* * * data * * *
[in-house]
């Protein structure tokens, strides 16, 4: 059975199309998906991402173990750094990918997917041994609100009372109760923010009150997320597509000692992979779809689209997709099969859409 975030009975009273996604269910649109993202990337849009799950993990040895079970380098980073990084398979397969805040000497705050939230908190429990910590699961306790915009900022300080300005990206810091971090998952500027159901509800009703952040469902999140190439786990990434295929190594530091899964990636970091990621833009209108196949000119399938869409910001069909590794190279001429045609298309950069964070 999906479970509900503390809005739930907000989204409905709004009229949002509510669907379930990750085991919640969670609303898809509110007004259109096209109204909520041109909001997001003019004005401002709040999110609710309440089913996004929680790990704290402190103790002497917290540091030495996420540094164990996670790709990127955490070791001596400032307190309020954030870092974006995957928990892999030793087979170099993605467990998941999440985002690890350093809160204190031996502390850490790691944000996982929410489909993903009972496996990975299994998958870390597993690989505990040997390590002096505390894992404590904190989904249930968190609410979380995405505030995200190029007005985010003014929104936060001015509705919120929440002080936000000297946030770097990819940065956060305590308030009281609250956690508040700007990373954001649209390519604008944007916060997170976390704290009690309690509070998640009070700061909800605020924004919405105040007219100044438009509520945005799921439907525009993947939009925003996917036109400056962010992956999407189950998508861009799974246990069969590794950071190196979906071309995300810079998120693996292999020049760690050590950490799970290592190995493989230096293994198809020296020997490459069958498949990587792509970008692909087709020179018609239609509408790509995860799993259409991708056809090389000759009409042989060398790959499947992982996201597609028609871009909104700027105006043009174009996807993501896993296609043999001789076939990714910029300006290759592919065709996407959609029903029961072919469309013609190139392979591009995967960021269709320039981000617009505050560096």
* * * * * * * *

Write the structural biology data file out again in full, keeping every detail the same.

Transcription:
[in-house]
């Protein structure tokens, strides 16, 4: 059975199309998906991402173990750094990918997917041994609100009372109760923010009150997320597509000692992979779809689209997709099969859409 975030009975009273996604269910649109993202990337849009799950993990040895079970380098980073990084398979397969805040000497705050939230908190429990910590699961306790915009900022300080300005990206810091971090998952500027159901509800009703952040469902999140190439786990990434295929190594530091899964990636970091990621833009209108196949000119399938869409910001069909590794190279001429045609298309950069964070 999906479970509900503390809005739930907000989204409905709004009229949002509510669907379930990750085991919640969670609303898809509110007004259109096209109204909520041109909001997001003019004005401002709040999110609710309440089913996004929680790990704290402190103790002497917290540091030495996420540094164990996670790709990127955490070791001596400032307190309020954030870092974006995957928990892999030793087979170099993605467990998941999440985002690890350093809160204190031996502390850490790691944000996982929410489909993903009972496996990975299994998958870390597993690989505990040997390590002096505390894992404590904190989904249930968190609410979380995405505030995200190029007005985010003014929104936060001015509705919120929440002080936000000297946030770097990819940065956060305590308030009281609250956690508040700007990373954001649209390519604008944007916060997170976390704290009690309690509070998640009070700061909800605020924004919405105040007219100044438009509520945005799921439907525009993947939009925003996917036109400056962010992956999407189950998508861009799974246990069969590794950071190196979906071309995300810079998120693996292999020049760690050590950490799970290592190995493989230096293994198809020296020997490459069958498949990587792509970008692909087709020179018609239609509408790509995860799993259409991708056809090389000759009409042989060398790959499947992982996201597609028609871009909104700027105006043009174009996807993501896993296609043999001789076939990714910029300006290759592919065709996407959609029903029961072919469309013609190139392979591009995967960021269709320039981000617009505050560096």